Indeed, photographs that were recorded on celluloid and printed on paper have always been subject to alteration through cutting and pasting. Moreover, as photo-editor Kenneth Brower has pointed out, such darkroom manipulations as “burning” or “dodging” – i.e., selectively over-or under-exposing portions of a photographic print so as to emphasize certain features and suppress others – were considered routine, unremarkable elements of standard photographic practice (Brower 1998) .
Finally, since every photograph is the product of an inevitable act of selection as to where and when to record an image, there is a sense that no photograph can avoid manipulating reality (Lang & Lang 1971). With these considerations in mind, writers such as Julie Newton (2001) have argued that, far from representing a radical departure from earlier photographic culture, what digital images have brought about is a heightened appreciation of the complex nature of photographic truth and falsehood. This awareness is reflected in the work of professional photojournalists and editors, who are reportedly more attentive to certain practices, such as cropping, which might previously have passed without comment (Gross et al. 2003), and it is also evident in the writings of academic authors with photojournalistic experience, who have invested considerable effort in the delineation of the boundaries and contexts separating acceptable from unacceptable forms of visual manipulation (Wheeler, 2002; Lester, 2005). In a related development, the systematic detection of digital manipulation has received increasing attention from such writers as Brugioni (1999), and Hany Farid has developed a substantial body of computerized techniques for that purpose (Lyu & Farid 2005; Popescu & Farid 2005; Farid 2006).
What is less clear is how the broader public views these matters. Vicki Goldberg has noted that, even as early as the post-Civil War period in the US – i.e., barely 25 years after the introduction of photography – the use of photographs as evidence in a courtroom trial was felt to require corroboration by expert witnesses who testified as to the photographs’ authenticity (Goldberg 1991, 24). Since the advent of digital imaging, several instances of computer manipulation – for example, Time’s O. J. Simpson cover – have received considerable attention in the mass media. After it was revealed that TV Guide had pasted Oprah Winfrey’s head onto the body of actress Ann-Margret for a cover photo, the magazine published a humorous apology, in which Oprah’s head was superimposed on the bodies of a number of other celebrities. Moreover, increasing numbers of nonprofessionals have direct experience with image-editing software.
These circumstances suggest that the general public is not entirely naïve about digital imaging technology. As far back as the 1990s, surveys by Messaris (1997, 156 –160) and Huang (1999) point to widespread knowledge about the digital manipulation of images, together with relatively nuanced views about the acceptability of such practices. Moreover, research by Greer & Gosen (2002) suggests that greater understanding of the technology is associated with increased likelihood of its acceptance. Of course, these trends do not preclude the possibility that substantial numbers of people may still be deceived by any one instance of digital tampering. Awareness of a principle is not the same thing as being able to detect all of its applications. For example, in a study of college students’ ability to discern the superimposition of one person’s head on another person’s body, about a third of the sample failed to detect a manipulated image, and about two-thirds incorrectly imputed manipulation to an image that had not been altered (Wheeler 2002).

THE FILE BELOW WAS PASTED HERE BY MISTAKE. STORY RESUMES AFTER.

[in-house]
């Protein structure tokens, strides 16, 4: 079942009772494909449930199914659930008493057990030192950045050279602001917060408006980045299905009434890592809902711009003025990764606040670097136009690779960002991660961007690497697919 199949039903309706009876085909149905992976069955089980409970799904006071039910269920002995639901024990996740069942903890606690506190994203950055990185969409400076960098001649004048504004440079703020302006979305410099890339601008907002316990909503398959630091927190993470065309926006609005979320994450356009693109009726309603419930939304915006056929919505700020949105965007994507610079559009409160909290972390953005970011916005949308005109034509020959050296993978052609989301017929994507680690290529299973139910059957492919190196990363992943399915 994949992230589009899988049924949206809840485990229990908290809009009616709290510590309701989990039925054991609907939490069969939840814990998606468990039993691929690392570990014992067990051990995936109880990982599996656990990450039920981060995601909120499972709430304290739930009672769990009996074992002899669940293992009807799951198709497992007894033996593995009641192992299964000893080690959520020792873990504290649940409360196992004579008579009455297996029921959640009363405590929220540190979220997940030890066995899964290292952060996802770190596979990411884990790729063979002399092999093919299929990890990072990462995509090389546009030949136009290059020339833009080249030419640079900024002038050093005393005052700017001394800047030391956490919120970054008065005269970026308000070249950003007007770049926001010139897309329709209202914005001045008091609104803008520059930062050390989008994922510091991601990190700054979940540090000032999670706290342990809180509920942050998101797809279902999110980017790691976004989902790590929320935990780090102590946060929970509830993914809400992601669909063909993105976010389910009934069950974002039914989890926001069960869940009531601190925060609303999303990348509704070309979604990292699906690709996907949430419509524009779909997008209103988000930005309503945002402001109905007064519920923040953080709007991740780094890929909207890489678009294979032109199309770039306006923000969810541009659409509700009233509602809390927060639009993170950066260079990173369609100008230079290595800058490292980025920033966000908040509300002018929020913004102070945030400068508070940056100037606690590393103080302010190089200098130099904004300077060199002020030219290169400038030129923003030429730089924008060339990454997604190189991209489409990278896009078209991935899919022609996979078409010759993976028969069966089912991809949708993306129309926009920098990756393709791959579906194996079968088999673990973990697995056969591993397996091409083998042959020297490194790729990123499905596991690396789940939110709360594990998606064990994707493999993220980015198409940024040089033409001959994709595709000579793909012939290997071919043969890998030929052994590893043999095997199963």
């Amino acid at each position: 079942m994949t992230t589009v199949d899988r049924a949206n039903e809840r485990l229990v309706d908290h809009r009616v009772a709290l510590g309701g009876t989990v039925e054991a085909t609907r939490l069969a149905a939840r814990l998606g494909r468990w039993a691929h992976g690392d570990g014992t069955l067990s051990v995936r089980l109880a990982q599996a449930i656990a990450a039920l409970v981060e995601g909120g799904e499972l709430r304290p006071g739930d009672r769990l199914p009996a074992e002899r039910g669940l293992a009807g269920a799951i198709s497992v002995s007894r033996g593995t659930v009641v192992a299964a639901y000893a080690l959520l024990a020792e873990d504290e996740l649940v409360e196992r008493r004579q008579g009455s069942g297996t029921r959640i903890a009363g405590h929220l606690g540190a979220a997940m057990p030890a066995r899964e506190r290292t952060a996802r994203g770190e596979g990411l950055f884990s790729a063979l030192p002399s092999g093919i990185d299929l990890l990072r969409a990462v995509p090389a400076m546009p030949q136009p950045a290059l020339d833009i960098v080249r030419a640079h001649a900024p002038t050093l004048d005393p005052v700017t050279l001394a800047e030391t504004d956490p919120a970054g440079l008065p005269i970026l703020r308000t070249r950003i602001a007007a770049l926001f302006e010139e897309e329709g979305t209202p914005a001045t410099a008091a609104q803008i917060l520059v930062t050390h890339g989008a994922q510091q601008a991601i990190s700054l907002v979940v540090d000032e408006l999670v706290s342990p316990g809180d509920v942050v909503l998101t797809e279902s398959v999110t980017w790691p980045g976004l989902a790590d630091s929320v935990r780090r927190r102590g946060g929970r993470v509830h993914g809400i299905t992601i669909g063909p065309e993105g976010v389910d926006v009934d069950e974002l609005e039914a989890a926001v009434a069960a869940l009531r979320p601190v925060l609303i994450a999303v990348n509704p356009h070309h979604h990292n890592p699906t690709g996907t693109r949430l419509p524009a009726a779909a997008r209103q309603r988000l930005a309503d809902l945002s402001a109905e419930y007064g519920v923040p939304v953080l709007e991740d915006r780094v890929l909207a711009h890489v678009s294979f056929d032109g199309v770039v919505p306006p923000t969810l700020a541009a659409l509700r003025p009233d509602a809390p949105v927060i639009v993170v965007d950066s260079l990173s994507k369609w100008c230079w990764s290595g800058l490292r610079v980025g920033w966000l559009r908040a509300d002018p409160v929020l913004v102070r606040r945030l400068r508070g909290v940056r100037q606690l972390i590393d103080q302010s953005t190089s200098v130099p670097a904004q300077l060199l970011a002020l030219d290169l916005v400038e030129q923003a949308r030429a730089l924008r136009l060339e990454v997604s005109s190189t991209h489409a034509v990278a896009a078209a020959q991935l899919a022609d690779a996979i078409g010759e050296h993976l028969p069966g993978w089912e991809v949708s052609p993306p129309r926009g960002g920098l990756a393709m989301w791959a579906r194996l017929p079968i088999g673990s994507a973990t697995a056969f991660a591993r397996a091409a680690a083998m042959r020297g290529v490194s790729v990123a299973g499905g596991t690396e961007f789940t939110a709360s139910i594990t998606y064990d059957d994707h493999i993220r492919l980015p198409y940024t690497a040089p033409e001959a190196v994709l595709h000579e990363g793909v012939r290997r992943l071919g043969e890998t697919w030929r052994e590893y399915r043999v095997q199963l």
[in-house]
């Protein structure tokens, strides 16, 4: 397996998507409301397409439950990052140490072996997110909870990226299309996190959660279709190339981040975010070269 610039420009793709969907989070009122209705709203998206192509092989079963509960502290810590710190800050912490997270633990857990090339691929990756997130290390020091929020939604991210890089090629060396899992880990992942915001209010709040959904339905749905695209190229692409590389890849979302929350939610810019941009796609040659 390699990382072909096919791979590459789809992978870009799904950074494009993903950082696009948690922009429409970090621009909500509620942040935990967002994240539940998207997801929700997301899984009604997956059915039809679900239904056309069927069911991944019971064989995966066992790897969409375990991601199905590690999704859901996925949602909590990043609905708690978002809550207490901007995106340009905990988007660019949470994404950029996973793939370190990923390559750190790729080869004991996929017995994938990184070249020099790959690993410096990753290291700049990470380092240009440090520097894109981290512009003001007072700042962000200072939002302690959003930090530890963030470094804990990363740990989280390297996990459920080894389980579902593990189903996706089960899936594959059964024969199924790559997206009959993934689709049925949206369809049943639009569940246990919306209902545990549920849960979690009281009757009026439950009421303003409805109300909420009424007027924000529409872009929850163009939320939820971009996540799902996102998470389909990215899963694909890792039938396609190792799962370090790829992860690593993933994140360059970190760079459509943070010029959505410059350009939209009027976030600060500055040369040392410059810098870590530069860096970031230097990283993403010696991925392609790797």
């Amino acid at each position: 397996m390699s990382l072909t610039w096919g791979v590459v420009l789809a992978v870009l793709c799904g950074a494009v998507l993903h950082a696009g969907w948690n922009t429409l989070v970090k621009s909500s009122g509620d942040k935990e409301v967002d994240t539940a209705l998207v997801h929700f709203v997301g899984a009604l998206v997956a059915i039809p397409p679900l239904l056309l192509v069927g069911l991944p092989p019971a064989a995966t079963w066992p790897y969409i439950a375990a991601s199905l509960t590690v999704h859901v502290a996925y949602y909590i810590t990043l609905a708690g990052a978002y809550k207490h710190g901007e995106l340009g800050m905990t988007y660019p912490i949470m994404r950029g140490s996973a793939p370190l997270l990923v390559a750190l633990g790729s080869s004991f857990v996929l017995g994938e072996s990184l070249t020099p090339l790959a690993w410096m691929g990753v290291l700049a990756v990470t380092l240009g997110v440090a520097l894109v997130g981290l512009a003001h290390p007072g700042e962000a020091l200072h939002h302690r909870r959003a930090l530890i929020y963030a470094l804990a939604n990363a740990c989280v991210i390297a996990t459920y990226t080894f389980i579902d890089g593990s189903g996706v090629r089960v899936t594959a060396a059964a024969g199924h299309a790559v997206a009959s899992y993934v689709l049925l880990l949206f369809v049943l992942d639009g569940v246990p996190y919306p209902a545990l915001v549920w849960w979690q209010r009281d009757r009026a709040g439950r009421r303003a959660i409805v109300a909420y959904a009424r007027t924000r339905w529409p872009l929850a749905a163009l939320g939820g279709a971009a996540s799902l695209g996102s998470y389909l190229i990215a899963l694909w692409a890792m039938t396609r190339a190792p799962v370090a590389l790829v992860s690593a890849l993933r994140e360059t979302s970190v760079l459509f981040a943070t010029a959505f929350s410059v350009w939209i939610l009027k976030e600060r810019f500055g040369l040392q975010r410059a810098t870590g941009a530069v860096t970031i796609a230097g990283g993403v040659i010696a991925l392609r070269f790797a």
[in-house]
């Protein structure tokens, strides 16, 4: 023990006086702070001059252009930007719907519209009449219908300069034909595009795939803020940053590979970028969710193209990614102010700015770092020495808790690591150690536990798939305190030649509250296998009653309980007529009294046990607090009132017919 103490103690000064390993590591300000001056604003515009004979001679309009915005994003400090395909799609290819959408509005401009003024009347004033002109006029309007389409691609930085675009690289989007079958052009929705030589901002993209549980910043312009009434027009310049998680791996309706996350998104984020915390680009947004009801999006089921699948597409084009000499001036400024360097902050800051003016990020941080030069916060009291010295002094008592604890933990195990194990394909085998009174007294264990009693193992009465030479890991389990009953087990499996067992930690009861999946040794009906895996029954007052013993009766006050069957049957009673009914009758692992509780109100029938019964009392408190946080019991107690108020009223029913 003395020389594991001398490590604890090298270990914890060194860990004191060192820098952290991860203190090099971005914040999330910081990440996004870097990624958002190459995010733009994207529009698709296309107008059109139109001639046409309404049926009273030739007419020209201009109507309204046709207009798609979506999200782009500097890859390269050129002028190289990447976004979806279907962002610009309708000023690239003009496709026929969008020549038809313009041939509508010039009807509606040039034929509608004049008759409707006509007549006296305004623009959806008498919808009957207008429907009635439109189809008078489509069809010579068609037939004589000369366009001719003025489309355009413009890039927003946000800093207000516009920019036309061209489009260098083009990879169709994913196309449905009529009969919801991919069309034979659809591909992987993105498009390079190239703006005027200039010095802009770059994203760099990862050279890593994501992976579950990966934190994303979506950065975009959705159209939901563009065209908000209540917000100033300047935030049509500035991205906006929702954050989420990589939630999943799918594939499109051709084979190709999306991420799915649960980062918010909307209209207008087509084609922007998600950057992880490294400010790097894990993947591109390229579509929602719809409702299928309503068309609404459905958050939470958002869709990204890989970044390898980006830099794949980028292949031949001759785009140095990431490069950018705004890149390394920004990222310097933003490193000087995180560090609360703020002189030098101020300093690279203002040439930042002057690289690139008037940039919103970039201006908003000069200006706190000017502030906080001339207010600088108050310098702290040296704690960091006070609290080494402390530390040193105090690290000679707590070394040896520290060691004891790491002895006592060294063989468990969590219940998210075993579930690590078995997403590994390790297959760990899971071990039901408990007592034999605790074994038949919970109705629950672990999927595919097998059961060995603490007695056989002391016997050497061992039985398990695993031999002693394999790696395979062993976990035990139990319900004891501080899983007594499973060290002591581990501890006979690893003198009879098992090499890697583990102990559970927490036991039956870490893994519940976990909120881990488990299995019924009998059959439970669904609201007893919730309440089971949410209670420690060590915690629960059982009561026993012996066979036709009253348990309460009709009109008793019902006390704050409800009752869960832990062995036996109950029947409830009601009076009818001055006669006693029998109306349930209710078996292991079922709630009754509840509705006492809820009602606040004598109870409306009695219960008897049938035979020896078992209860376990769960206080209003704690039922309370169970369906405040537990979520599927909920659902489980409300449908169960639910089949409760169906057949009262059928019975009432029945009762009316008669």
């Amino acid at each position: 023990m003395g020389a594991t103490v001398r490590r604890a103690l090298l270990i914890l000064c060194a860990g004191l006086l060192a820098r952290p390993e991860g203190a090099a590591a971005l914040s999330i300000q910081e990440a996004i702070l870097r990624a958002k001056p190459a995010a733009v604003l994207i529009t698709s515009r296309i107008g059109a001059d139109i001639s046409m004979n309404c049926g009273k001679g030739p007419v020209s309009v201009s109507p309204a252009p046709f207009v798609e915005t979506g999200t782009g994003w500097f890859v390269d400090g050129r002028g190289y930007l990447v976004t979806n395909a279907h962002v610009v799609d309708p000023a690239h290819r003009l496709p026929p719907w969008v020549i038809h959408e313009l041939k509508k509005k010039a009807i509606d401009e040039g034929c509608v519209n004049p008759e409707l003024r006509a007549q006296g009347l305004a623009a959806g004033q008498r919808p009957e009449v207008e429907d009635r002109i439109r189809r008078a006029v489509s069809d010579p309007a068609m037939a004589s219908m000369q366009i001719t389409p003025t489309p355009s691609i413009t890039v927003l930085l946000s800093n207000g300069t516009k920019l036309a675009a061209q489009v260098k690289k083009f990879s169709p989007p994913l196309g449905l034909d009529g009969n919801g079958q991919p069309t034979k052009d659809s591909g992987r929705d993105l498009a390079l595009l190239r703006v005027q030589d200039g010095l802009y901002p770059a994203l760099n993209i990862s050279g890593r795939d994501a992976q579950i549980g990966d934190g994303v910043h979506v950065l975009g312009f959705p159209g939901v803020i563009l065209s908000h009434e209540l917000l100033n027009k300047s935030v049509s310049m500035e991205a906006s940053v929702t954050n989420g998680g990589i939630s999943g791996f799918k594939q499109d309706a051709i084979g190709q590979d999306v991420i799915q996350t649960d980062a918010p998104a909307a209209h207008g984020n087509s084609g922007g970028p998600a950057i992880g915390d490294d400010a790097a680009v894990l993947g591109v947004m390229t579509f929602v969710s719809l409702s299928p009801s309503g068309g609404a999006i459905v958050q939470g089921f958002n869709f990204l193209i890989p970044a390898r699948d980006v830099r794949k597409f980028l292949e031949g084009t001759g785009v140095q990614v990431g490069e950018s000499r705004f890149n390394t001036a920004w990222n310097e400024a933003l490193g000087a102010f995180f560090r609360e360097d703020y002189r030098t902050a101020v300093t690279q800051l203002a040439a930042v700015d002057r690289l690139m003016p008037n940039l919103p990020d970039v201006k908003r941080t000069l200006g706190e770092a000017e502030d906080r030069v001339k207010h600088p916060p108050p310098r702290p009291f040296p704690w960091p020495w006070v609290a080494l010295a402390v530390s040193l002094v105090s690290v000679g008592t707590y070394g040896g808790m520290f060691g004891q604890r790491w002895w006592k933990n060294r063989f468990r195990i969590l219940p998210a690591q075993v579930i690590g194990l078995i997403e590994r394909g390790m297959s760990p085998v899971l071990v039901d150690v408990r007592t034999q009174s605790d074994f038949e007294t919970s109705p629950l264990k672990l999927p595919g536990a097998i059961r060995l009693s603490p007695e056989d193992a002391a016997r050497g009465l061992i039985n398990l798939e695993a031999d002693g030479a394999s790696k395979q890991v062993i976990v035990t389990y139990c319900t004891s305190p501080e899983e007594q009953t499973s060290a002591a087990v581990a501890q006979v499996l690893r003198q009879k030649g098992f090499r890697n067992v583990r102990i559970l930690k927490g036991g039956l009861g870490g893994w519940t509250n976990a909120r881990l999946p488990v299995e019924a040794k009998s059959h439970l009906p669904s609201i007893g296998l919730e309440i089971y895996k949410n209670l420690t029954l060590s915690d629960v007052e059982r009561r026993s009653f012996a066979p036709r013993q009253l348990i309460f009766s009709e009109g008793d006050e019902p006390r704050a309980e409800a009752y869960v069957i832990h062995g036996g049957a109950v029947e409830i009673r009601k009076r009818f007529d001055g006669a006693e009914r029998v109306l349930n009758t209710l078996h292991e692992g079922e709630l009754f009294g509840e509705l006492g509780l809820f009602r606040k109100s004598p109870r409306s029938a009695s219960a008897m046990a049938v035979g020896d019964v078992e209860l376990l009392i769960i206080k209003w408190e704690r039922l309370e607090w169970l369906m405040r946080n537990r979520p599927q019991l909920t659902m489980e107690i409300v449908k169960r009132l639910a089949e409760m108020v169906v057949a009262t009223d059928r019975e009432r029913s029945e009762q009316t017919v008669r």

Although issues of photographic truth and falsehood have received the lion’s share of attention from writers concerned about the implications of digital imaging, such concerns should not blind us to other important ways in which digital images have affected the nature of visual communication. The fact that digital images can be manipulated by computer may have substantial social consequences even when the manipulation is transparently obvious and freely acknowledged. Moreover, the other characteristics of digital imaging – their replicability and ease of distribution – are significant in themselves, even when an image has not been manipulated in any significant way. Both of these possibilities figure prominently in studies of nonprofessional users of digital imaging technology (e.g., Cohen 2005; Majid 2005). Because the market for digital media has experienced the same trend toward lower prices that has occurred in other sectors of the computer-related economy, the development of digital imaging has led to unprecedented levels of public access to the technologies of visual production, postproduction, and distribution. These developments, in turn, have nourished a widespread belief that digital technologies may loosen the grip that large corporate media have historically exercised over the flow of public communication.